Range of Motion
Feb. 24, 2015

Capitol Hill Day 2015 Recap
Athletic trainers representing 24 states joined us in Washington, DC, this week for our biggest advocacy event of the year, Capitol Hill Day. Attendees conducted 192 meetings with legislators in support of the three pieces of legislation introduced last week: the SAFE PLAY Act, the Sports Medicine Licensure Clarity Act and the Secondary School Student Athletes' Bill of Rights. Read all about the event and how you can help support the legislation at the NATA Now blog. More

Ultrasound Webinar in March
David Draper, EdD, ATC, FNATA, will be presenting "Correct Use of Therapeutic Ultrasound," at 11 a.m. CT on March 4. This presentation will give a brief overview of therapeutic ultrasound. The Top Ten mistakes clinicians make when using therapeutic ultrasound will be discussed. The correct parameters including, intensity, frequency, treatment duration and treatment size will be presented, that if followed will provide for more effective ultrasound treatments.More

Win With the NATM Social Media Contest
Show us how you're raising awareness about athletic training during National Athletic Training Month and you could win! NATA is once again sponsoring a social media contest during NATM. All you need to do to enter is post a photo or video via social media using the hashtag #NATM2015. A second way to win is by using the hashtag and showing us how you are displaying your NATM 2015 poster. Information including rules and the list of prizes is available at the NATA site.More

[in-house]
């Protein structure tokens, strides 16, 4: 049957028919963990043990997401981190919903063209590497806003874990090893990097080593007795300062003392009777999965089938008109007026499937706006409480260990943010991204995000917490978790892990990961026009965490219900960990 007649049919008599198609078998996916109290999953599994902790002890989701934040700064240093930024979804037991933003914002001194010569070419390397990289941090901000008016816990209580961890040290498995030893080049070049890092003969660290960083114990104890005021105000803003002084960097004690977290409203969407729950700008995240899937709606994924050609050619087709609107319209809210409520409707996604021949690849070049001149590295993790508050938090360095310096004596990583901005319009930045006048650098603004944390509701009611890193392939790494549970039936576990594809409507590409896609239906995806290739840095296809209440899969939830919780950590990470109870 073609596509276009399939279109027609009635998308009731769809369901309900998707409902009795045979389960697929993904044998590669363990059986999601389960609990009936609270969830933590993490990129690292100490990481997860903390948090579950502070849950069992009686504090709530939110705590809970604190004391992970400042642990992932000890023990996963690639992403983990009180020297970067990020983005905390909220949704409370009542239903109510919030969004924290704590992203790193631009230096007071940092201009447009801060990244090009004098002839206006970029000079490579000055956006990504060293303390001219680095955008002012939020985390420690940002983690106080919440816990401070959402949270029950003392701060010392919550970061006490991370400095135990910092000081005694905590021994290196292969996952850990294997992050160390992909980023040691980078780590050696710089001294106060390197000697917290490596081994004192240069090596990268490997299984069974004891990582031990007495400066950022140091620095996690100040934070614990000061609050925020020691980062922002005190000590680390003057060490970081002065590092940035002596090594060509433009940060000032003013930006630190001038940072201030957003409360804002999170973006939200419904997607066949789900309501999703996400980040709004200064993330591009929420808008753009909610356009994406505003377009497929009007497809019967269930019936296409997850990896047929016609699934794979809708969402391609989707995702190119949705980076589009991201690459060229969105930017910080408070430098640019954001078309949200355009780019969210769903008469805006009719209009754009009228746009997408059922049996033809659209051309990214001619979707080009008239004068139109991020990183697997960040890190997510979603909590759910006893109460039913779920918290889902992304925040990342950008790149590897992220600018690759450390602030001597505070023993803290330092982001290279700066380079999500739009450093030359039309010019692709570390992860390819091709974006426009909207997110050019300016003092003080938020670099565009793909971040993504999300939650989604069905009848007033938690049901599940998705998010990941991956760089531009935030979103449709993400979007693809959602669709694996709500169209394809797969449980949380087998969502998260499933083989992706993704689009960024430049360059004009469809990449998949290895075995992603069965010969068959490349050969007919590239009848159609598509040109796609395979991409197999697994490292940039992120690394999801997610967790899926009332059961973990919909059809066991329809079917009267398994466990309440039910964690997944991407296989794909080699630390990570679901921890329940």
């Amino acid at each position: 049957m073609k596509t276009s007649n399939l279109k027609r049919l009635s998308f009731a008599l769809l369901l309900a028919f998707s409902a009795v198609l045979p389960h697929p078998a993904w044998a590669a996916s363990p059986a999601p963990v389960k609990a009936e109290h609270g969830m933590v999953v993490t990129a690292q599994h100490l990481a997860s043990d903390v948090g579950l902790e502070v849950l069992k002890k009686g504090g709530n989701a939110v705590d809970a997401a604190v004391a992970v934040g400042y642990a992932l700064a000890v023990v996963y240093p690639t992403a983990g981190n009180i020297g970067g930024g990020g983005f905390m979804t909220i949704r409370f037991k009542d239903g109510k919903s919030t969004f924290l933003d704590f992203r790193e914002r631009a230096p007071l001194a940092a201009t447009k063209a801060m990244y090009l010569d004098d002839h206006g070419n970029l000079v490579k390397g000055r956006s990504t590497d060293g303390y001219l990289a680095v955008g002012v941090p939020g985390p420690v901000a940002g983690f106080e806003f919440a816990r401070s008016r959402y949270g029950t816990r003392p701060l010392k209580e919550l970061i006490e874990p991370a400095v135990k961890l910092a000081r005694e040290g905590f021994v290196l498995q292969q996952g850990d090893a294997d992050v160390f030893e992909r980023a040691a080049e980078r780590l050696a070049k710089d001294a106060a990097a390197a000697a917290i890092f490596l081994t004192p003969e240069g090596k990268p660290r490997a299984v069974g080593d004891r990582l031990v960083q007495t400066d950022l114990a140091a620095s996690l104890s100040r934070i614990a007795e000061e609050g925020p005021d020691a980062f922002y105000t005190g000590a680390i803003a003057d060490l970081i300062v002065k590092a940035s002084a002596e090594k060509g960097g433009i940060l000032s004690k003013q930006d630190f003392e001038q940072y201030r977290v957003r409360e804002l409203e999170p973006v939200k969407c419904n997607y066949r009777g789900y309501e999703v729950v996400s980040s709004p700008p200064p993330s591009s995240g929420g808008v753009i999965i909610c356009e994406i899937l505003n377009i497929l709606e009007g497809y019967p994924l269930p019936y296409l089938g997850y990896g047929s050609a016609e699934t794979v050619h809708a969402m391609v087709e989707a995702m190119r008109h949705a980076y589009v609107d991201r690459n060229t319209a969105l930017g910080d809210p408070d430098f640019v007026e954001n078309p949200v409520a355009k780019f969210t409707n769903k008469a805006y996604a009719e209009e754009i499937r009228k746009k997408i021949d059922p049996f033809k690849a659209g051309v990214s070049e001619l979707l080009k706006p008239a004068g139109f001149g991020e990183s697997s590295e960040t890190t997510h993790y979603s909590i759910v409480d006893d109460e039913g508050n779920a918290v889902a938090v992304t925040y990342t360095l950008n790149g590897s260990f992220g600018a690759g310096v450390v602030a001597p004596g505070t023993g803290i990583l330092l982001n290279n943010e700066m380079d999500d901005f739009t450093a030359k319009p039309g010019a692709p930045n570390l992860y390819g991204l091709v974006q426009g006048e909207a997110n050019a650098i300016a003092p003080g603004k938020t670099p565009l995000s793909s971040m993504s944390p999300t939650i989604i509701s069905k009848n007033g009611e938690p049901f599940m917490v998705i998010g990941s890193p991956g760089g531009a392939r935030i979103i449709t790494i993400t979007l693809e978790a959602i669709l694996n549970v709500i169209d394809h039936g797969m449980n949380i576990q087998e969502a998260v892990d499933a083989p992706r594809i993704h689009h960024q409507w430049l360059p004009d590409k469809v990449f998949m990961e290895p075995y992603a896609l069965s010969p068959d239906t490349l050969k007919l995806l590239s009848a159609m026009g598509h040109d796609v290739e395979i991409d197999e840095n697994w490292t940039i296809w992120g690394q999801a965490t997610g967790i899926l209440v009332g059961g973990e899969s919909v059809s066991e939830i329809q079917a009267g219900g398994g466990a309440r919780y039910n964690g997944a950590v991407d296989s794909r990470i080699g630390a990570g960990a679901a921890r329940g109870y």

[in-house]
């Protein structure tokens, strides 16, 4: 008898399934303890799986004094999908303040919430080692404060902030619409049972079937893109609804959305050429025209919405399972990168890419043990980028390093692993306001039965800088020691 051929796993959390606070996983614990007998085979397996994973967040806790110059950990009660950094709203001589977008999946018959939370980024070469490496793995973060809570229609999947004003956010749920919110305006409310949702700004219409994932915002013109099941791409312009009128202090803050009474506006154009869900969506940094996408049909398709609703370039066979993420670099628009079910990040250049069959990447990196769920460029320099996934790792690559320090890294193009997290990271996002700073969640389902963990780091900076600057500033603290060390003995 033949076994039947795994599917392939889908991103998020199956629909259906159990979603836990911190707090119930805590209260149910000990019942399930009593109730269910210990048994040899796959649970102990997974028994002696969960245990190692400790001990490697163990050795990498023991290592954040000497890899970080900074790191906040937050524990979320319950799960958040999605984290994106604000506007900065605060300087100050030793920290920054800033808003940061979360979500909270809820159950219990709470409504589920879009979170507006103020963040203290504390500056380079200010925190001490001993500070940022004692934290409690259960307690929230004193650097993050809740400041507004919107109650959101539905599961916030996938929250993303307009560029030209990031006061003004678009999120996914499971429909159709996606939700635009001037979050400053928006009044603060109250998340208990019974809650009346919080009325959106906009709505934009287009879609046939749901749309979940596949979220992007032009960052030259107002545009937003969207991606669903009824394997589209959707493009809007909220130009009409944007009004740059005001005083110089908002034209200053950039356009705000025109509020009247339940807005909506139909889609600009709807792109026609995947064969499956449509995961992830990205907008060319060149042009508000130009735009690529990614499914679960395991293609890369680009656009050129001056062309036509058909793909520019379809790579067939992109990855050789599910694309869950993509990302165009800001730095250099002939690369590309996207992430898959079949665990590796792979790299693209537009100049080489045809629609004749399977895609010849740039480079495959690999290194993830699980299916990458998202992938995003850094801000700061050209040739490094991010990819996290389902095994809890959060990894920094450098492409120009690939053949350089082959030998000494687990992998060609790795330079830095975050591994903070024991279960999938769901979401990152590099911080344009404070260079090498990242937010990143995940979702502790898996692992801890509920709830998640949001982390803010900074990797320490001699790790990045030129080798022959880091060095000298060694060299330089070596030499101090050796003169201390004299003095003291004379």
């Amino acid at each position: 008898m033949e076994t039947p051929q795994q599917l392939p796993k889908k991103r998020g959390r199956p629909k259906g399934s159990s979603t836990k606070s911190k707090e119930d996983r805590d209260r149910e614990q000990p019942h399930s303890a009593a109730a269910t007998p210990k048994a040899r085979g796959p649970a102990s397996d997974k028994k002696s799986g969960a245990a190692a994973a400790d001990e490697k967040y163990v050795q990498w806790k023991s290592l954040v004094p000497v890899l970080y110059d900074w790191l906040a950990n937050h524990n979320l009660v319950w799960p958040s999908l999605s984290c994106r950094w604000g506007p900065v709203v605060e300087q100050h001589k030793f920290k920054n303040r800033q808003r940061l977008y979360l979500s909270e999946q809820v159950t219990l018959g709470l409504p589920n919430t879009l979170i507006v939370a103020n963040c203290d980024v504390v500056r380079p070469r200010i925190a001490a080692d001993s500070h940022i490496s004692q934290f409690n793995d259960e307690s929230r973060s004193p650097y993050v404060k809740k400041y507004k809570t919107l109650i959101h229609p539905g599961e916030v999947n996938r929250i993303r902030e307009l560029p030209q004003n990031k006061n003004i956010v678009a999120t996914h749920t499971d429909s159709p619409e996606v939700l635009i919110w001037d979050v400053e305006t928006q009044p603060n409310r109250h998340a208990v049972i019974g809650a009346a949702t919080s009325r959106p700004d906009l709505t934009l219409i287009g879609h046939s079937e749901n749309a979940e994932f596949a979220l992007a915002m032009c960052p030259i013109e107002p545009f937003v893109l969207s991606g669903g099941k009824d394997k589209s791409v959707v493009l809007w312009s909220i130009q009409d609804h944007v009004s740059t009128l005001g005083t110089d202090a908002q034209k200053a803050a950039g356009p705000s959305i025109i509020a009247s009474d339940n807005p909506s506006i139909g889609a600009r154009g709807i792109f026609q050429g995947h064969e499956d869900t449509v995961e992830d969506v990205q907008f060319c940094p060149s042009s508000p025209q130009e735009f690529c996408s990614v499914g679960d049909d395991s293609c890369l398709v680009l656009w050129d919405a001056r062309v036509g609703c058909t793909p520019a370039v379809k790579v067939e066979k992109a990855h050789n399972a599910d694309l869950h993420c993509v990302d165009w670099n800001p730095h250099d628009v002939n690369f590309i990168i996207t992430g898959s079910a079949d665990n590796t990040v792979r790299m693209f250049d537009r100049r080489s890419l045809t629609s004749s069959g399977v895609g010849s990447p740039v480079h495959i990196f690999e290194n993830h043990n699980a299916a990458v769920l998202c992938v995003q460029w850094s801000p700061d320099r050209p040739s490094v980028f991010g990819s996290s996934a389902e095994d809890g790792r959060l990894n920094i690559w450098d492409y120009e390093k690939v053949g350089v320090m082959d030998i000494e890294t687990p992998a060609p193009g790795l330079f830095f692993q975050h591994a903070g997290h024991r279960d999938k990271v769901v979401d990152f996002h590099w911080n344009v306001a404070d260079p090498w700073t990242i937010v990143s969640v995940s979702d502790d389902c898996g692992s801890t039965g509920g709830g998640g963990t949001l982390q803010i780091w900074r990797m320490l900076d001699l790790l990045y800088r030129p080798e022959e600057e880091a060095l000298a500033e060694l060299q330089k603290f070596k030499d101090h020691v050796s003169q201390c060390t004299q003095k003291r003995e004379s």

Last Week for Student Writing Contest Submissions
The NATA Research & Education Foundation invites NATA undergraduate student members to submit original manuscripts for the annual DeLoss Brubaker, EdD, ATC, Undergraduate Student Writing Contest. One winner will be selected for each of the following categories: Original Research, Case Report and Literature Review. All submissions must be received by March 1. For more information contact Angela De Leon at angelad@nata.org.More

New Speaker Videos from NATA 2015 Presenters
Have you seen the latest additions to the convention website? You can hear from some of the speakers who will be presenting at this year's event in a new series of speaker videos. Two of the speakers included are NATA Board member MaryBeth Horodyski talking about "Spine Injuries in Athletics and Spine Immobilization: Current Research, Evidence-Based Medicine, and Best Practices," and Kent State University's Lisa Chinn on "Barefoot Running: Is It For Me? Is It For My Athletes?"More

Comment on Professional Degree Discussion
The Commission on Accreditation of Athletic Training Education
During the course of the last year, the CAATE heard from many of you both formally and informally at district meetings and other gatherings about the future of athletic training education. The CAATE has made a practice of seeking comments from its stakeholders and the public for decisions that impact athletic training education programs. Collecting public comment is also a part of our compliance with the Council for Higher Education Accreditation (CHEA) standards. The CAATE has created an online opportunity for comment. The commission seeks input from all who would offer it. You are encouraged to forward this link to others who might be interested in commenting. The comment period will remain open for a period of 30 days until Friday, March 20, to ensure ample opportunity for participation.More